We’ve taking a close look at the P20 Pro’s software in our tips and tricks guide, which shows off our favourite features.
One aspect worth highlighting is the P20 Pro’s security features, though. Despite those slender bezels, the P20 Pro packs an elongated fingerprint sensor beneath the display. This isn’t quite as comfortable to use as a rear-mounted scanner, but it’s pleasingly responsive. You’ll be into your desktops almost as soon as you tap your digit.
Alternatively, the P20 Pro also supports facial recognition, like the Galaxy S9, OnePlus 5T and Honor V10. This is impressively accurate, even when using the phone in total darkness, although confirmation does sometimes take a little while in imperfect conditions. If you ever have sticky fingers or you’re wearing gloves, this is a great little solution.
As for storage, the P20 Pro serves up 128GB of space for your apps and media. Sadly there’s no microSD memory card support however, which as far as we can recall is a first for Huawei. Instead, you can only fit dual SIM cards into that edge-mounted tray.
Huawei P20 Pro review: Performance and battery life
Running the show is Huawei’s own Kirin 970 chipset, a powerful platform to rival Qualcomm’s Snapdragon 845. Not only can it handle complicated tasks with ease, but you also get full support for Cat 18 networking, with potential download speeds of 1.2Gbps. Good news for when our creaky infrastructure finally catches up, then.
Our AnTuTu benchmark testing showed that the P20 Pro was unsurprisingly up there with the best. I blazed through games with no dip in frame rate, while multi-tasking with streaming apps and all sorts was also fine. Not too surprising given the generous 6GB of memory stuffed inside that shiny frame.
However, the Pro’s software isn’t quite one hundred percent just yet – at least, not in our review unit. While everyday use was indeed absolutely fine, I found that for some reason the phone occasionally stuttered and stammered during everyday use. Google Maps was also abysmal; a stuttery nightmare whenever I dared to use it. Basic searches took around a minute to complete, while reinstalling the app did nothing to help. I didn’t see this problem with any other apps thankfully, so this definitely looks like a weird glitch. Here’s hoping it gets fixed in an update real soon.
Battery life is predictably brilliant, however. Huawei has managed to stuff a 4000mAh cell inside of the Pro, just like the similarly-sized Mate 10 Pro. I found that even with intensive use, I got well over a day of life per charge. Everyday use returns around two days of life and there’s tons of battery modes if you ever find yourself running short.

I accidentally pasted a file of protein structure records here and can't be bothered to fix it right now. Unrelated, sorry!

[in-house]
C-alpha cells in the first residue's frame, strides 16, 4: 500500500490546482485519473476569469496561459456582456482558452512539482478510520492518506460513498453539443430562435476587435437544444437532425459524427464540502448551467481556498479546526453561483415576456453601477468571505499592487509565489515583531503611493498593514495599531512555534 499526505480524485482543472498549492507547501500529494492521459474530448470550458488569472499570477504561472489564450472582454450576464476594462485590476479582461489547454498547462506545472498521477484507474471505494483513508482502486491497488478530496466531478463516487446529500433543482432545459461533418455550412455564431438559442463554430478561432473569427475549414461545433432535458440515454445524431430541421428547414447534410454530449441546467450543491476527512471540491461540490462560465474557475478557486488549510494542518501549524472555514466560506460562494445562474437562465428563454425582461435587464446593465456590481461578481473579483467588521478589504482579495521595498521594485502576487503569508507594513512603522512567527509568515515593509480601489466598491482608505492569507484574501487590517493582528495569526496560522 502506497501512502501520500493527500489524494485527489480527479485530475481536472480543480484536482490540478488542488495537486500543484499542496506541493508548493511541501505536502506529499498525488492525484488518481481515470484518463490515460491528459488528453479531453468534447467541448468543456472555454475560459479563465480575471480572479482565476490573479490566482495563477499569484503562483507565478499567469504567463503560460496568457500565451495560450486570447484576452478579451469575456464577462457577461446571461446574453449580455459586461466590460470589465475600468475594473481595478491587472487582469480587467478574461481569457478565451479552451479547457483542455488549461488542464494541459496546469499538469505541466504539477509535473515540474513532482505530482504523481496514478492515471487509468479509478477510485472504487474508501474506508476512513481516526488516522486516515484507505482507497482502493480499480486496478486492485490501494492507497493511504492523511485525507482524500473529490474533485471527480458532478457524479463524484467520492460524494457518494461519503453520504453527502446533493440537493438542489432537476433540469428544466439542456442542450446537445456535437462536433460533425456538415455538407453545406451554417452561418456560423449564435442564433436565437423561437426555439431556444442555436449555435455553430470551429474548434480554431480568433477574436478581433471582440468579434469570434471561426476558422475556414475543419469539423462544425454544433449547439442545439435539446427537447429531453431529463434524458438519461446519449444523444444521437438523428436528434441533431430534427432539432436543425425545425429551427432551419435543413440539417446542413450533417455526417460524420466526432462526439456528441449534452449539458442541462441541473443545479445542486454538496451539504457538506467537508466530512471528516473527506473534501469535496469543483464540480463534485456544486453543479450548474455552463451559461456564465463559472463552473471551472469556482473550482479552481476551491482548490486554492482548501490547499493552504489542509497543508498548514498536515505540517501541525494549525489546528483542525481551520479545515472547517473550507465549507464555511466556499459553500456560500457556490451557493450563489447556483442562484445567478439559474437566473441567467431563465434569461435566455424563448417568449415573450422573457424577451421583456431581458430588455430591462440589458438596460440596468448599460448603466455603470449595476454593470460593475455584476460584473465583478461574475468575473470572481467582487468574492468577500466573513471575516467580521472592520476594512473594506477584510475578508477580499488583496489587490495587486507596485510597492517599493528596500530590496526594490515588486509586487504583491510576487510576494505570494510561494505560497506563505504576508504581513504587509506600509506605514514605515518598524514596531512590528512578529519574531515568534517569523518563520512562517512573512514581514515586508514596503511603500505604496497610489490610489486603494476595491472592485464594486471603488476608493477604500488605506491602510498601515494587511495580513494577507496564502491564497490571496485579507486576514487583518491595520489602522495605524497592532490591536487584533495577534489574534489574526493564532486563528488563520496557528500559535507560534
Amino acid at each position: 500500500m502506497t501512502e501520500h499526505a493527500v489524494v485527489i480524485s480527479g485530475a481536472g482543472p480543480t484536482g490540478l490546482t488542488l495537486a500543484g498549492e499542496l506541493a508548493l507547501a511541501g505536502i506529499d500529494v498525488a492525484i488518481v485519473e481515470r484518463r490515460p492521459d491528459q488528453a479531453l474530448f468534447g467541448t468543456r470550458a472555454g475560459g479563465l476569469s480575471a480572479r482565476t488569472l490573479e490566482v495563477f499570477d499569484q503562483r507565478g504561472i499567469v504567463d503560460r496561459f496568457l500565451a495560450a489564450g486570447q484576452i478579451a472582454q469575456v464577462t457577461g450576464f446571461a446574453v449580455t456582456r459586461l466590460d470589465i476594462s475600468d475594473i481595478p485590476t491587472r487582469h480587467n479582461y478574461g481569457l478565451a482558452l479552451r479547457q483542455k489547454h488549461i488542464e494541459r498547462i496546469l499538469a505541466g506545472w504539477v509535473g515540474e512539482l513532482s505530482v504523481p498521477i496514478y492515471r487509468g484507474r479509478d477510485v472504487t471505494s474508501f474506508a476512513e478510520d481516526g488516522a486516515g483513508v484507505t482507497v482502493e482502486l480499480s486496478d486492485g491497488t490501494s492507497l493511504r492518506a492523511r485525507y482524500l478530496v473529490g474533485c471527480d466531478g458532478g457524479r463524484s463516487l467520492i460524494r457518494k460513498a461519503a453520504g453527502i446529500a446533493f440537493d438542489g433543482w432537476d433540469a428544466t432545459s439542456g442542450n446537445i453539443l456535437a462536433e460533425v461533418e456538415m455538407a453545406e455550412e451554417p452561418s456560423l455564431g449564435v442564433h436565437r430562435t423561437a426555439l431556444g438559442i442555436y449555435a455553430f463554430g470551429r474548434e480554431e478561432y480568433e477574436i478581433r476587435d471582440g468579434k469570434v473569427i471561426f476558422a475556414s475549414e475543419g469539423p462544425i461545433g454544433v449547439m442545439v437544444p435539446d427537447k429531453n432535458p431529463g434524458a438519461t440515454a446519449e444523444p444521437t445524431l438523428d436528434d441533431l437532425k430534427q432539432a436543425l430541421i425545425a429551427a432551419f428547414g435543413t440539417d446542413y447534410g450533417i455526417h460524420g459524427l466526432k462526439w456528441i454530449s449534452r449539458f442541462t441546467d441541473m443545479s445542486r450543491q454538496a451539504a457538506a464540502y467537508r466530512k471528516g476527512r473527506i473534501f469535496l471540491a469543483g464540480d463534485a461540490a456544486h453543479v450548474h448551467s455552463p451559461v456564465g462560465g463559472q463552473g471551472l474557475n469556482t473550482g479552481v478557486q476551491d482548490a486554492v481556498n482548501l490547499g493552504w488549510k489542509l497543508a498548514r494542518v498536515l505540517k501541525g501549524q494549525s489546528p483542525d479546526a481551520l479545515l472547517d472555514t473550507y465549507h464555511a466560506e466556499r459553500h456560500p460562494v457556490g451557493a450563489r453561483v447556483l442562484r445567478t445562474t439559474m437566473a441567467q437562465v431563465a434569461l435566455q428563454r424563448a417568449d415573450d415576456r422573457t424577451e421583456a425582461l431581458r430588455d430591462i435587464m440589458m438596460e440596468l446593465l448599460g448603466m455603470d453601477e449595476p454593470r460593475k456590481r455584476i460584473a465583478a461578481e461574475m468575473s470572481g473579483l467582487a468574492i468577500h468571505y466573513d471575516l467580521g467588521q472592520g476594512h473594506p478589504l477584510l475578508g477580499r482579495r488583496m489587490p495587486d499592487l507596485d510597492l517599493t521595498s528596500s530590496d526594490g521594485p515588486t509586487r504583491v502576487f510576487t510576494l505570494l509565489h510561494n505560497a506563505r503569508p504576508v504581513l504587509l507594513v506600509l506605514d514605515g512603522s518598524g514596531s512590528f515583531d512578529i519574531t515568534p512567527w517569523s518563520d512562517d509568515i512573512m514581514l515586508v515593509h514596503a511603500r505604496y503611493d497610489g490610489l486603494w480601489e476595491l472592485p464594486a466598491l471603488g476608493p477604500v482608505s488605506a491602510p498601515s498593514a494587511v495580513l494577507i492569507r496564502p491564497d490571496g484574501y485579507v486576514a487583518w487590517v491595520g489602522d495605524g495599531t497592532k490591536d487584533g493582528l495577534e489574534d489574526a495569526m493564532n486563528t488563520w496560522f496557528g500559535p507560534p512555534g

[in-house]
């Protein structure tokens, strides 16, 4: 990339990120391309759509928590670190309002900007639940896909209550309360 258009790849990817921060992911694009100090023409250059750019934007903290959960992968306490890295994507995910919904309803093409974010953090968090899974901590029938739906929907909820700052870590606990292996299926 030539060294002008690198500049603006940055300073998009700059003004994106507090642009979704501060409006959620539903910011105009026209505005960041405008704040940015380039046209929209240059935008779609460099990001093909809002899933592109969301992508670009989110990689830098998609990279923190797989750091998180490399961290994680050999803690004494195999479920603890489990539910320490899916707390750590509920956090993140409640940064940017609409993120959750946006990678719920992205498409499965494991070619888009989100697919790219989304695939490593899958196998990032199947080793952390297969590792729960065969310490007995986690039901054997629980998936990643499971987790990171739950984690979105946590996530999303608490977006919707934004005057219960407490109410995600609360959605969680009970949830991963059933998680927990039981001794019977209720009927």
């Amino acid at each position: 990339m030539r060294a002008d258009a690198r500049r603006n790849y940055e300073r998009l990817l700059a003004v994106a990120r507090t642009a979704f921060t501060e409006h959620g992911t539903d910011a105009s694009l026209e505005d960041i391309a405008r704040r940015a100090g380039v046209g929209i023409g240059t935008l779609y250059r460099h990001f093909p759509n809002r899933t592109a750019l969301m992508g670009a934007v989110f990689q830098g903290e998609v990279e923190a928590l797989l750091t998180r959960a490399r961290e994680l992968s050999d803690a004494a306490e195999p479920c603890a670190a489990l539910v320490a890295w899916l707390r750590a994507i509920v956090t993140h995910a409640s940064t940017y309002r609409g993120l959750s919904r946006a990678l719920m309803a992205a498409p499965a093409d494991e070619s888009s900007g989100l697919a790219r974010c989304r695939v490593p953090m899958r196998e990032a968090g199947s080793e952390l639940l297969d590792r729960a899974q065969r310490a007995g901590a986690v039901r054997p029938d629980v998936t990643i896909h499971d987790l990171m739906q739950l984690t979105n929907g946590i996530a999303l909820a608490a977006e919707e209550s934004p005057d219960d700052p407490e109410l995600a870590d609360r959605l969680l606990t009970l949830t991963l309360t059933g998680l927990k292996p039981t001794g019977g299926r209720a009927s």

Likewise, the P20 Pro charges up in a reasonably quick period. Just an hour and a half at the plug will give you 100 percent battery life, thanks to the awesomely-named SuperCharge tech.
Huawei P20 Pro review: Cameras
Of course it’s that tri-lens rear camera which has grabbed everyone’s attention, and understandably so. It may sound like a pointless gimmick, yet three lenses really are better than one (in this case at least).
Huawei phones of recent times rocked dual shooters. You’d have an RGB lens backed by a monochrome snapper, which work together to focus sharply on your subject. The P20 Pro sports a similar setup, this time with a mighty 40-megapixel colour lens and a 20-megapixel black and white shooter.
For the Pro model, Huawei has also added a third lens. This 8-megapixel telephoto snapper gets you up close to your subject, so you can snap the finer details without any loss in quality.
And around the front you also have a 24-megapixel selfie cam, for capturing that sexy smile of yours.
Check out our in-depth Huawei P20 Pro camera review to see what we think of this tri-lens shooter. You’ll also find all of our photo and video samples, so you can judge for yourself.
Huawei P20 Pro review: Verdict
The Huawei P20 Pro offers the best of what smartphones have to offer in 2018. That design is frankly saliva-inducing, while the gorgeous display, smart software and impressive battery life make for a desirable everyday experience.
However, it’s that triple-lens camera which really sets the Pro apart from its rivals. Although the 4K stabilisation could be better, you’ll struggle to find a better shooter on any smartphone – especially when it comes to capturing family portraits.